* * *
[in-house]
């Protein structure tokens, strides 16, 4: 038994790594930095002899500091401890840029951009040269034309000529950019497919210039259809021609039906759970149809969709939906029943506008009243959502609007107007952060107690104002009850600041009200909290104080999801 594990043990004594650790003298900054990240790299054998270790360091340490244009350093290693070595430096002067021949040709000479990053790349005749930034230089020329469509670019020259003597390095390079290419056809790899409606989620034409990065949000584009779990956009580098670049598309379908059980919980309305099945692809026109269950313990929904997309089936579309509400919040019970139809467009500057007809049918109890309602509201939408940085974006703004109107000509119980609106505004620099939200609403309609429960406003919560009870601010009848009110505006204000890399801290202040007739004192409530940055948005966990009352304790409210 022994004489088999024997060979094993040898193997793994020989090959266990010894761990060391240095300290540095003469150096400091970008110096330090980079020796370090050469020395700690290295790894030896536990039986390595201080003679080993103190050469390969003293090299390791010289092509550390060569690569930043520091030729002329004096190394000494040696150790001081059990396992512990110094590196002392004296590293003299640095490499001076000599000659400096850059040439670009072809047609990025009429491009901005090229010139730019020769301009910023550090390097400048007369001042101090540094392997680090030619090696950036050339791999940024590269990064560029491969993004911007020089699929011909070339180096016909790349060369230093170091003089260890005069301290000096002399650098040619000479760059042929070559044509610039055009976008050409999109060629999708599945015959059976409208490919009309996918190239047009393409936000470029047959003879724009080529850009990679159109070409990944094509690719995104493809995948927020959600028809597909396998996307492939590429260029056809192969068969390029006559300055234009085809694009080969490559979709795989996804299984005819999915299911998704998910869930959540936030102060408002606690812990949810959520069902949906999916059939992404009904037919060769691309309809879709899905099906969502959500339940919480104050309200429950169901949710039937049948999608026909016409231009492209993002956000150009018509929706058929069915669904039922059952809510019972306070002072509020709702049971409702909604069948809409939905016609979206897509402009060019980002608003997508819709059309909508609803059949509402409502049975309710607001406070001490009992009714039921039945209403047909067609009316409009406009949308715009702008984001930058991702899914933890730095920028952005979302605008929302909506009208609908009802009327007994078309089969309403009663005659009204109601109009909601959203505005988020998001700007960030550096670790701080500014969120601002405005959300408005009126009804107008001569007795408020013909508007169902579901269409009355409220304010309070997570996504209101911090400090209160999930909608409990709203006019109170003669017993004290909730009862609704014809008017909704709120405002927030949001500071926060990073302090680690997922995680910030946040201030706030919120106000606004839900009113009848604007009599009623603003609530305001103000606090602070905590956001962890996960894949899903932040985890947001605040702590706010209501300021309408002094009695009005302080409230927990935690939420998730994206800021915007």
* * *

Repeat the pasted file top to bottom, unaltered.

[in-house]
């Protein structure tokens, strides 16, 4: 038994790594930095002899500091401890840029951009040269034309000529950019497919210039259809021609039906759970149809969709939906029943506008009243959502609007107007952060107690104002009850600041009200909290104080999801 594990043990004594650790003298900054990240790299054998270790360091340490244009350093290693070595430096002067021949040709000479990053790349005749930034230089020329469509670019020259003597390095390079290419056809790899409606989620034409990065949000584009779990956009580098670049598309379908059980919980309305099945692809026109269950313990929904997309089936579309509400919040019970139809467009500057007809049918109890309602509201939408940085974006703004109107000509119980609106505004620099939200609403309609429960406003919560009870601010009848009110505006204000890399801290202040007739004192409530940055948005966990009352304790409210 022994004489088999024997060979094993040898193997793994020989090959266990010894761990060391240095300290540095003469150096400091970008110096330090980079020796370090050469020395700690290295790894030896536990039986390595201080003679080993103190050469390969003293090299390791010289092509550390060569690569930043520091030729002329004096190394000494040696150790001081059990396992512990110094590196002392004296590293003299640095490499001076000599000659400096850059040439670009072809047609990025009429491009901005090229010139730019020769301009910023550090390097400048007369001042101090540094392997680090030619090696950036050339791999940024590269990064560029491969993004911007020089699929011909070339180096016909790349060369230093170091003089260890005069301290000096002399650098040619000479760059042929070559044509610039055009976008050409999109060629999708599945015959059976409208490919009309996918190239047009393409936000470029047959003879724009080529850009990679159109070409990944094509690719995104493809995948927020959600028809597909396998996307492939590429260029056809192969068969390029006559300055234009085809694009080969490559979709795989996804299984005819999915299911998704998910869930959540936030102060408002606690812990949810959520069902949906999916059939992404009904037919060769691309309809879709899905099906969502959500339940919480104050309200429950169901949710039937049948999608026909016409231009492209993002956000150009018509929706058929069915669904039922059952809510019972306070002072509020709702049971409702909604069948809409939905016609979206897509402009060019980002608003997508819709059309909508609803059949509402409502049975309710607001406070001490009992009714039921039945209403047909067609009316409009406009949308715009702008984001930058991702899914933890730095920028952005979302605008929302909506009208609908009802009327007994078309089969309403009663005659009204109601109009909601959203505005988020998001700007960030550096670790701080500014969120601002405005959300408005009126009804107008001569007795408020013909508007169902579901269409009355409220304010309070997570996504209101911090400090209160999930909608409990709203006019109170003669017993004290909730009862609704014809008017909704709120405002927030949001500071926060990073302090680690997922995680910030946040201030706030919120106000606004839900009113009848604007009599009623603003609530305001103000606090602070905590956001962890996960894949899903932040985890947001605040702590706010209501300021309408002094009695009005302080409230927990935690939420998730994206800021915007």